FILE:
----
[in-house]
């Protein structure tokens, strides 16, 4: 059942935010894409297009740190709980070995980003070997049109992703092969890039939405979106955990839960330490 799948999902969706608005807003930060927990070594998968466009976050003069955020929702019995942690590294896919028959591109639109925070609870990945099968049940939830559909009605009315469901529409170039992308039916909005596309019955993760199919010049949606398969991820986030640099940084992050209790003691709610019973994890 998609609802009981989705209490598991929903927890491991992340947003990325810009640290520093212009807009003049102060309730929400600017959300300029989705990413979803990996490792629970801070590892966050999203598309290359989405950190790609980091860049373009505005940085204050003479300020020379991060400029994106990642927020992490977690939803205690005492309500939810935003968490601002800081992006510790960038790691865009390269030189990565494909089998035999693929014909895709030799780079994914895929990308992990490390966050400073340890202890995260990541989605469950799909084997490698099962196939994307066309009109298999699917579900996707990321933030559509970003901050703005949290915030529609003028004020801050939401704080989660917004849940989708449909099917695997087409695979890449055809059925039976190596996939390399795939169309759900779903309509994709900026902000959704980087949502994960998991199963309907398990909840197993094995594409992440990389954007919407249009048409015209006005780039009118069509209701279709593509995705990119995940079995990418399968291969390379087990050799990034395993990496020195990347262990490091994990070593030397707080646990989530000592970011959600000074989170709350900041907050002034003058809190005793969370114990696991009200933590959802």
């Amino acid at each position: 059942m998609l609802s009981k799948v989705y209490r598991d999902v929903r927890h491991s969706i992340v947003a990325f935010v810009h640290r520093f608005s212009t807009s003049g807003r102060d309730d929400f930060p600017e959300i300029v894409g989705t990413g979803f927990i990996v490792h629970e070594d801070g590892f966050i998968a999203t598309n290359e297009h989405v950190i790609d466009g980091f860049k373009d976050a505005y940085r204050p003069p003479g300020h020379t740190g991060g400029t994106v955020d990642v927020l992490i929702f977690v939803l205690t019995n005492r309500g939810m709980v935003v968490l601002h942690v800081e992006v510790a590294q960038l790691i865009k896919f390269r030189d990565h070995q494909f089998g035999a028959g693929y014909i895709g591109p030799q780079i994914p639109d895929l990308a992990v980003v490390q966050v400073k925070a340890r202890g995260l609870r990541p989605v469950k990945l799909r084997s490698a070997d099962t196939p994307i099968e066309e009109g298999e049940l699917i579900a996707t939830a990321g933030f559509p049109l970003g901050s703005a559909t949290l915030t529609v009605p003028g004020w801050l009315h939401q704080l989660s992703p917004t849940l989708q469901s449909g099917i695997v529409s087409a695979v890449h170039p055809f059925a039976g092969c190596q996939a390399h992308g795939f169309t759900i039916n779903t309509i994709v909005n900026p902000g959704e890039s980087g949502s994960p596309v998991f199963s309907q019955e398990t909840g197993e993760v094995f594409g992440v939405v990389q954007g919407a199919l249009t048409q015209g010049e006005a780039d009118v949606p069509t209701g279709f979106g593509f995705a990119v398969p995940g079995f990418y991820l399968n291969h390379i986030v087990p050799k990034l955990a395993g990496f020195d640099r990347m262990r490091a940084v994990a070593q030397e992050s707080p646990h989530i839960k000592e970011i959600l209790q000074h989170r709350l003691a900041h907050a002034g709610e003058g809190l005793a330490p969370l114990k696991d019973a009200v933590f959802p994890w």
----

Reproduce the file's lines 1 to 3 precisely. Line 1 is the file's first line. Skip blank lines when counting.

[in-house]
């Protein structure tokens, strides 16, 4: 059942935010894409297009740190709980070995980003070997049109992703092969890039939405979106955990839960330490 799948999902969706608005807003930060927990070594998968466009976050003069955020929702019995942690590294896919028959591109639109925070609870990945099968049940939830559909009605009315469901529409170039992308039916909005596309019955993760199919010049949606398969991820986030640099940084992050209790003691709610019973994890 998609609802009981989705209490598991929903927890491991992340947003990325810009640290520093212009807009003049102060309730929400600017959300300029989705990413979803990996490792629970801070590892966050999203598309290359989405950190790609980091860049373009505005940085204050003479300020020379991060400029994106990642927020992490977690939803205690005492309500939810935003968490601002800081992006510790960038790691865009390269030189990565494909089998035999693929014909895709030799780079994914895929990308992990490390966050400073340890202890995260990541989605469950799909084997490698099962196939994307066309009109298999699917579900996707990321933030559509970003901050703005949290915030529609003028004020801050939401704080989660917004849940989708449909099917695997087409695979890449055809059925039976190596996939390399795939169309759900779903309509994709900026902000959704980087949502994960998991199963309907398990909840197993094995594409992440990389954007919407249009048409015209006005780039009118069509209701279709593509995705990119995940079995990418399968291969390379087990050799990034395993990496020195990347262990490091994990070593030397707080646990989530000592970011959600000074989170709350900041907050002034003058809190005793969370114990696991009200933590959802």
């Amino acid at each position: 059942m998609l609802s009981k799948v989705y209490r598991d999902v929903r927890h491991s969706i992340v947003a990325f935010v810009h640290r520093f608005s212009t807009s003049g807003r102060d309730d929400f930060p600017e959300i300029v894409g989705t990413g979803f927990i990996v490792h629970e070594d801070g590892f966050i998968a999203t598309n290359e297009h989405v950190i790609d466009g980091f860049k373009d976050a505005y940085r204050p003069p003479g300020h020379t740190g991060g400029t994106v955020d990642v927020l992490i929702f977690v939803l205690t019995n005492r309500g939810m709980v935003v968490l601002h942690v800081e992006v510790a590294q960038l790691i865009k896919f390269r030189d990565h070995q494909f089998g035999a028959g693929y014909i895709g591109p030799q780079i994914p639109d895929l990308a992990v980003v490390q966050v400073k925070a340890r202890g995260l609870r990541p989605v469950k990945l799909r084997s490698a070997d099962t196939p994307i099968e066309e009109g298999e049940l699917i579900a996707t939830a990321g933030f559509p049109l970003g901050s703005a559909t949290l915030t529609v009605p003028g004020w801050l009315h939401q704080l989660s992703p917004t849940l989708q469901s449909g099917i695997v529409s087409a695979v890449h170039p055809f059925a039976g092969c190596q996939a390399h992308g795939f169309t759900i039916n779903t309509i994709v909005n900026p902000g959704e890039s980087g949502s994960p596309v998991f199963s309907q019955e398990t909840g197993e993760v094995f594409g992440v939405v990389q954007g919407a199919l249009t048409q015209g010049e006005a780039d009118v949606p069509t209701g279709f979106g593509f995705a990119v398969p995940g079995f990418y991820l399968n291969h390379i986030v087990p050799k990034l955990a395993g990496f020195d640099r990347m262990r490091a940084v994990a070593q030397e992050s707080p646990h989530i839960k000592e970011i959600l209790q000074h989170r709350l003691a900041h907050a002034g709610e003058g809190l005793a330490p969370l114990k696991d019973a009200v933590f959802p994890w």